CVS's Moment of Profitable Morality
In February 2014, CVS Caremark Corp., a $126 billion pharmacy and health care company, stunned U.S. consumers and businesses by announcing it would give up $2 billion in revenue this fall by no longer selling cigarettes at its 7,660 drugstores (most of which are in the U.S.). Our client Hank Cardello, a senior fellow at the Hudson Institute and the leader of its Obesity Solutions Initiative, seized on the historic announcement – only to find it was not-so-historic.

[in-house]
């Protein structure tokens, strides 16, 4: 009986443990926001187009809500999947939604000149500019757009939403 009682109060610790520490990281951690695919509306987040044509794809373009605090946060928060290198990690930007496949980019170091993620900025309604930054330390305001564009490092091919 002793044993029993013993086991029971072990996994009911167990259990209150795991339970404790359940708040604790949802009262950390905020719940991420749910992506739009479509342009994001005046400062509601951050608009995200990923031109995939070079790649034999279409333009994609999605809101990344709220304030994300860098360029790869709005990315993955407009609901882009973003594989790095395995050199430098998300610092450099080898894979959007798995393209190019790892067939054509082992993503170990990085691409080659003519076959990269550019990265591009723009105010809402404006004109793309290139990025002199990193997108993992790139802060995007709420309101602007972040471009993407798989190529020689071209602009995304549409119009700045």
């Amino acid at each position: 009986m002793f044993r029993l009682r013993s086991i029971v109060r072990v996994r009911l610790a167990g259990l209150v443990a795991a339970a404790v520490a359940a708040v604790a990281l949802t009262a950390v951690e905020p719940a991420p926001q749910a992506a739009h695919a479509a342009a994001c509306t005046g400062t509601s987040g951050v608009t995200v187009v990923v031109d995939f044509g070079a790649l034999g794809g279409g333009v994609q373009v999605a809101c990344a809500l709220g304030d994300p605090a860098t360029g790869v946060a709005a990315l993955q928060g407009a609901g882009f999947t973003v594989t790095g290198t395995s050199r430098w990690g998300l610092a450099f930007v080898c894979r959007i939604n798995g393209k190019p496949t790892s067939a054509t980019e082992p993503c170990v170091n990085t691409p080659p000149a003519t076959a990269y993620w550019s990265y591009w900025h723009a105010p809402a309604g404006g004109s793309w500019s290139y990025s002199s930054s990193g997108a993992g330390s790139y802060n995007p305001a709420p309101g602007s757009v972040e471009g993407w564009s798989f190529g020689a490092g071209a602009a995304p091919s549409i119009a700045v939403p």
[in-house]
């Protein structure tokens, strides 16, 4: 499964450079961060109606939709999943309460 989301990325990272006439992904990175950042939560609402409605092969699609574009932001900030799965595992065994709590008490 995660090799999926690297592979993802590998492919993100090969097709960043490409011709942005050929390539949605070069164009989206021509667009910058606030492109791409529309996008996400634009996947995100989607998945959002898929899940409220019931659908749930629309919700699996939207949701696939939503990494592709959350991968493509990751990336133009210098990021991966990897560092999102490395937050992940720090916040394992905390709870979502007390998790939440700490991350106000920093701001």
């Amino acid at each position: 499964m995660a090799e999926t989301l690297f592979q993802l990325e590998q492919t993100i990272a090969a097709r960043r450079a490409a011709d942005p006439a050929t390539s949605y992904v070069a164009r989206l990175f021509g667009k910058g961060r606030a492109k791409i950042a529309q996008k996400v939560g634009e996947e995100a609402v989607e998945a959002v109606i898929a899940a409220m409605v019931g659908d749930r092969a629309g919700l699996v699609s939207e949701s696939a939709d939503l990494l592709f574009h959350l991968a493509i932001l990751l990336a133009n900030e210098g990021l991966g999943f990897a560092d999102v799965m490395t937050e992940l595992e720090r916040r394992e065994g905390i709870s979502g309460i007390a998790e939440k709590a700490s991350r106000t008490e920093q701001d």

In fact, Cardello wrote in a Forbes.com article published on Feb. 27 that a number of other companies including Apple, Danone, Costco and Walt Disney Company have made a similar move over the last decade. That move is one Cardello refers to as having a “moment of profitable morality.”
What he means is companies deciding to give up short-term revenue by abandoning a controversial but profitable product or practice to pursue more profitable opportunities. His article, “CVS and the Rise of Corporate Profitable Morality,” which we helped him publish on Forbes.com, can be found here.